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Energy Department Providing Additional Supercomputing Resources to Study Hurricane Effects on Gulf Coast

July 16, 2006

Media Contact:
Jeff Sherwood (DOE), (202) 586-5806
Jon Bashor (NERSC), (510) 486-5849

WASHINGTON, DC — The U.S. Department of Energy (DOE) announced today that the Office of Science has provided an additional 400,000 supercomputing processor-hours to the U.S. Army Corps of Engineers to simulate Gulf Coast hurricanes. The allocation brings the amount of computational time provided by DOE on supercomputers at its National Energy Research Scientific Computing Center (NERSC) in California to 800,000 processor-hours.

“I’m proud that our computing resources at NERSC can be used to create simulations that will help save lives, reduce property loss and protect the environment when hurricanes strike the Gulf Coast,” Secretary of Energy Samuel W. Bodman said. “The Department is prepared to provide as much additional time, support, and collaboration on software as needed during the current hurricane season.”

From the initial simulations, the Corps computed draft storm stage-frequency curves for the critical five-parish area of Louisiana surrounding New Orleans and the Lower Mississippi River. With the expanded allocation, the Corps will perform simulations for the Louisiana, Mississippi, and Texas coast lines. This will allow researchers to produce more accurate models for calculating the effects of future hurricanes. FEMA will study the simulations to develop new flood maps for the state of Louisiana and to support other aspects of the Gulf Hurricane Protection Projects.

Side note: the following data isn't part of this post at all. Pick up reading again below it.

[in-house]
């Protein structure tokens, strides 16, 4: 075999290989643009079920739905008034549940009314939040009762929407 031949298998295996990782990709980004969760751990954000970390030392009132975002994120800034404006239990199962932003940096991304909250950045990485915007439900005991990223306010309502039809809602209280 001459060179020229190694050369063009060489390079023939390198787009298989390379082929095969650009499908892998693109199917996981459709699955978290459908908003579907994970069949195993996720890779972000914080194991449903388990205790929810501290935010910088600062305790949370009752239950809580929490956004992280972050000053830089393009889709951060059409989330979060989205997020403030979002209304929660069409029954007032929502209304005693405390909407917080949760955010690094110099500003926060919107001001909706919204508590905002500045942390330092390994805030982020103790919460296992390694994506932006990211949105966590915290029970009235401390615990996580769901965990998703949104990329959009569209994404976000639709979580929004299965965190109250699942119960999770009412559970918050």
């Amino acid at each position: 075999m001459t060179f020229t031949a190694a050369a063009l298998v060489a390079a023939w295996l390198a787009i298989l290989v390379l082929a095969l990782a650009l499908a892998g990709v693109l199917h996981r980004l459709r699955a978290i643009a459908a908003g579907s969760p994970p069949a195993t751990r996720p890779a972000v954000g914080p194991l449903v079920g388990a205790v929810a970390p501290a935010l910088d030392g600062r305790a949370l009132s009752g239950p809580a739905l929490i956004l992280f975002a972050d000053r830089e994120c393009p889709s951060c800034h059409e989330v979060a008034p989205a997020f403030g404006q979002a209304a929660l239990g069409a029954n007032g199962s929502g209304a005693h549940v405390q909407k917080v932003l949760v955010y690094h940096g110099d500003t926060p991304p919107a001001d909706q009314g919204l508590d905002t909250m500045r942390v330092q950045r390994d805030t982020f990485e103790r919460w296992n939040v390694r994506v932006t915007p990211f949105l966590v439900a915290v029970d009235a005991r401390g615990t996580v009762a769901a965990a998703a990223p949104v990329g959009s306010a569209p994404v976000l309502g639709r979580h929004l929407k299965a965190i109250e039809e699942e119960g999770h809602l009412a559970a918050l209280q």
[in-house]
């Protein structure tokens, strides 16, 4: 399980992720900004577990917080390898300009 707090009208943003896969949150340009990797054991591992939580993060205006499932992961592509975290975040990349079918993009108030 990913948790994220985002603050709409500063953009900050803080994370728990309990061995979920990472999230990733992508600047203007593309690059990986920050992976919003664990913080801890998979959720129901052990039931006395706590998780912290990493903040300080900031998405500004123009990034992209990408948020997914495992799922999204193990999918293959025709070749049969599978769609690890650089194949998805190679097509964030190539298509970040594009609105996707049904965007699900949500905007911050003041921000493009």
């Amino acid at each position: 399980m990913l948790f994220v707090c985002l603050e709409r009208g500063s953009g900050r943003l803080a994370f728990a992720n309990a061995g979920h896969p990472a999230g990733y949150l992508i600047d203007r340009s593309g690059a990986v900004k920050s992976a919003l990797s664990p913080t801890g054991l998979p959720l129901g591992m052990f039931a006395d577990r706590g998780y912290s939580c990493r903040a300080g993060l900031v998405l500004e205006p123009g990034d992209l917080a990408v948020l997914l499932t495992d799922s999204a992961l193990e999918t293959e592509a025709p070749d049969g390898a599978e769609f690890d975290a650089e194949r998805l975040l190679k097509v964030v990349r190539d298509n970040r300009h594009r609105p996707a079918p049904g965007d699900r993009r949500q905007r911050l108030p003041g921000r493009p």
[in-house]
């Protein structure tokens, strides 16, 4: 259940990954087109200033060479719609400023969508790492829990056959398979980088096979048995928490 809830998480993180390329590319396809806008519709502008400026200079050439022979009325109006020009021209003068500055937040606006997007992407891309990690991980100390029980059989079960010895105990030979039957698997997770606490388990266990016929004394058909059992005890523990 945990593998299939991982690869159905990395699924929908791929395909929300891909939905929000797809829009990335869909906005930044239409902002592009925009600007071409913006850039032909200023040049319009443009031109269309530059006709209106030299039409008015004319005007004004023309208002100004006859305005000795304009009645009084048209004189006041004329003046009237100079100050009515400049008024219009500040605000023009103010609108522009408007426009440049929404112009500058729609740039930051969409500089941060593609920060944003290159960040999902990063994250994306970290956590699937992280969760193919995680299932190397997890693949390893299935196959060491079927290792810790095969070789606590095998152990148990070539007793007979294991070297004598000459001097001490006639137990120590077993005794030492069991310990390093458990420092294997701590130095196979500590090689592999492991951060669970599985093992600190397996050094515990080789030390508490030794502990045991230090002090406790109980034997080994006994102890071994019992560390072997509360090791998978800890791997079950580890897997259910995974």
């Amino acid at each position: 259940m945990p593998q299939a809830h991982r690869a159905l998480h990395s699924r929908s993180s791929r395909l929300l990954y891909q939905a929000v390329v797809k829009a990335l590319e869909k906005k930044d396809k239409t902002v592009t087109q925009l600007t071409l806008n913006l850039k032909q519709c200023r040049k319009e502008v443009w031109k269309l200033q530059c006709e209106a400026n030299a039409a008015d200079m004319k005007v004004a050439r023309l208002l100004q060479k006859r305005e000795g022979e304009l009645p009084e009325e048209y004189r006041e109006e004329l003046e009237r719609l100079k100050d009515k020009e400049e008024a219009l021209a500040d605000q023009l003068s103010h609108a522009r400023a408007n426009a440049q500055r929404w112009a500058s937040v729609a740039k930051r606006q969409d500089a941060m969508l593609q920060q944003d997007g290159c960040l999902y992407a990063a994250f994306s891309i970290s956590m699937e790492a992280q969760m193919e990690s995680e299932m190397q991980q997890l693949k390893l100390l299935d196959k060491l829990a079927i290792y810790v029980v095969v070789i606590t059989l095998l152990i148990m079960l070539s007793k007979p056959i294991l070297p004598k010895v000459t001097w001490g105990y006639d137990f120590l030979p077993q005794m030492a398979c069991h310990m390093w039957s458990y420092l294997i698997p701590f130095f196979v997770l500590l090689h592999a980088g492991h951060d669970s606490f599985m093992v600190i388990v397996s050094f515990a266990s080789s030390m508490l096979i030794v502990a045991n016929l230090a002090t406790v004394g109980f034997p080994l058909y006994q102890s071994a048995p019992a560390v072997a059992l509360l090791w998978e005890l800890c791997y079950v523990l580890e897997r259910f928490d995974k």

Running the 400,000 hours of simulations on a single-processor PC would take about 46 years. Running the code on a small supercomputer, with 128 processors, would take about 130 days. But by tapping NERSC’s supercomputers, which include a 6,080-processor IBM supercomputer, an 888-processor IBM cluster computer, and a 720-processor Linux Networx cluster, the simulations can be completed much faster.

In addition to providing computing time on its supercomputers, NERSC will provide dedicated technical staff expertise to the project. NERSC, which has been the DOE Office of Science’s flagship center for unclassified supercomputing for more than 30 years, is managed by Lawrence Berkeley National Laboratory in Berkeley, Calif.

DOE’s Office of Science is the single largest supporter of basic research in the physical sciences in the nation and helps ensure U.S. world leadership across a broad range of scientific disciplines. The Office of Science supports a diverse portfolio of research at more than 300 colleges and universities nationwide, manages 10 world-class national laboratories with unmatched capabilities for solving complex interdisciplinary scientific problems, and builds and operates the world’s finest suite of scientific facilities and instruments used annually by more than 19,000 researchers to extend the frontiers of all areas of science.

For more information about the NERSC Center, go to

For more information on the Corps of Engineers, go to

About NERSC and Berkeley Lab
The National Energy Research Scientific Computing Center (NERSC) is a U.S. Department of Energy Office of Science User Facility that serves as the primary high performance computing center for scientific research sponsored by the Office of Science. Located at Lawrence Berkeley National Laboratory, NERSC serves almost 10,000 scientists at national laboratories and universities researching a wide range of problems in climate, fusion energy, materials science, physics, chemistry, computational biology, and other disciplines. Berkeley Lab is a DOE national laboratory located in Berkeley, California. It conducts unclassified scientific research and is managed by the University of California for the U.S. Department of Energy. »Learn more about computing sciences at Berkeley Lab.